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June 10, 2005.


The opinion of the court was delivered by: JAMES MUNLEY, District Judge


Presently before the Court for disposition is Defendant Bellmore Merrick Central High School District's ("Bellmore") motion to dismiss Plaintiff Nationwide Mutual Insurance Company's ("Nationwide") complaint for failure to join a necessary and indispensable party. This matter has been fully briefed and is ripe for disposition. For the following reasons, we will grant the motion in part and order that the absent parties be joined.


  In the instant suit, Nationwide seeks a declaration of its duties to Bellmore under a liability policy ("the policy"). Bellmore is a school district located in Suffolk County, New York. Currently, Bellmore is defending two suits in New York state court (the underlying actions"), wherein Bellmore students ("the underlying plaintiffs") allege that they were subjected to hazing while attending a school supervised football camp in Preston Park, Pennsylvania. The underlying actions are currently pending. Nationwide seeks a declaration that it has no duty under the insurance contract to defend or indemnify Bellmore in the underlying actions. Bellmore argues that the underlying plaintiffs are necessary parties pursuant to Federal Rule of Civil Procedure 19 ("Rule 19") and should be joined accordingly.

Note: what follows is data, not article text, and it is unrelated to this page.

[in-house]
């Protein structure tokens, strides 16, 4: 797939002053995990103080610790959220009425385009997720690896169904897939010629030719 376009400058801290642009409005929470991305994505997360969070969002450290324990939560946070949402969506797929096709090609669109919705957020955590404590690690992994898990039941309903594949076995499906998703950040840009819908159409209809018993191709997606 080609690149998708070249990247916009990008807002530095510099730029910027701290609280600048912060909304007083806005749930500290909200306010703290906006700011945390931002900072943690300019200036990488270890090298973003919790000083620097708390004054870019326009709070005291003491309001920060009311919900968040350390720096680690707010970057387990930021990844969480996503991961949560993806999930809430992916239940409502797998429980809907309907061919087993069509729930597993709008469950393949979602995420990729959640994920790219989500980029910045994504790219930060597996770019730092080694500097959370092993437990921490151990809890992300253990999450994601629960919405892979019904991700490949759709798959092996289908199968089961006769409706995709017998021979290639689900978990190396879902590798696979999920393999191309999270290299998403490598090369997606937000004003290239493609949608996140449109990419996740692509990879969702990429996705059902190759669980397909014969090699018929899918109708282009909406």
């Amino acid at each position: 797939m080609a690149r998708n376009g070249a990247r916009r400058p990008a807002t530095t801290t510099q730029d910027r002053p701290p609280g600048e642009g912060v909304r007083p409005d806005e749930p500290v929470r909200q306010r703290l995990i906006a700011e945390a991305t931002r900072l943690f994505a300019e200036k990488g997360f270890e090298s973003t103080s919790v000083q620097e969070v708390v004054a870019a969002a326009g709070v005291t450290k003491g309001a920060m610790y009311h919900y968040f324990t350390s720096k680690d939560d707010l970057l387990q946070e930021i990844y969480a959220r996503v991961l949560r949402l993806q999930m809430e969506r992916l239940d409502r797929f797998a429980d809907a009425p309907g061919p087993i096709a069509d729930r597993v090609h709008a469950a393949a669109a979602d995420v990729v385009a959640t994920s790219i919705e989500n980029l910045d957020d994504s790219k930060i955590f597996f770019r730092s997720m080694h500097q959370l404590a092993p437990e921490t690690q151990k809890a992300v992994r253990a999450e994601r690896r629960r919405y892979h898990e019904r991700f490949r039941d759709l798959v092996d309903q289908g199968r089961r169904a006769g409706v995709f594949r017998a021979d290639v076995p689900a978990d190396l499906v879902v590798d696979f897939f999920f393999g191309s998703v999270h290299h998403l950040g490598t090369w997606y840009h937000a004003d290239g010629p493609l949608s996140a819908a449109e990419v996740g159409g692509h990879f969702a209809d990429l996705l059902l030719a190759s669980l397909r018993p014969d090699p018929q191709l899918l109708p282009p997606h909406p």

This Court has jurisdiction pursuant to the diversity jurisdiction statute, 28 U.S.C. § 1332. The plaintiff is an Ohio corporation with a principal place of business in Ohio, and the defendant is a New York school district. The amount in controversy exceeds $75,000. Because we are sitting in diversity, the substantive law of Pennsylvania shall apply to the instant case. Chamberlain v. Giampapa, 210 F.3d 154, 158 (3d Cir. 2000) (citing Erie R.R. v. Tompkins, 304 U.S. 64, 78 (1938)).


  Rule 19 provides a two-step process to determine whether to dismiss a case. Bank of America v. Hotel Rittenhouse Associates, 844 F.2d 1050, 1053-54 (3d Cir. 1988). The first step is to decide, pursuant to Rule 19(a), if the absent parties are necessary parties who should be joined if "feasible." Id. Next, if they are necessary but joinder is not feasible, the court must determine if they are indispensable as defined by Rule 19(b). Id. at 1054. If they are necessary and indispensable, then the case must be dismissed. Id. Since Bellmore has made no argument regarding Rule 19(b), we will limit our analysis to determine if the absent parties should be joined under Rule 19(a).

  Bellmore argues that the underlying plaintiffs are necessary under three separate prongs of Rule 19(a). As we find that the absent parties are necessary pursuant to Rule 19(a)(2)(I), we will address this prong only.

  An absent party must be joined if it "the person claims an interest relating to the subject of the action and is so situated that the disposition of the action in the person's absence may (I) as a practical matter impair or impede its ability to protect that interest." FED. R. CIV. P. 19(a)(2)(I). The underlying plaintiffs' interest, according to Bellmore, is their ability to recover for their injuries in the underlying lawsuits by bringing a direct action against Nationwide pursuant to New York Insurance Law § 3420 ("section 3420").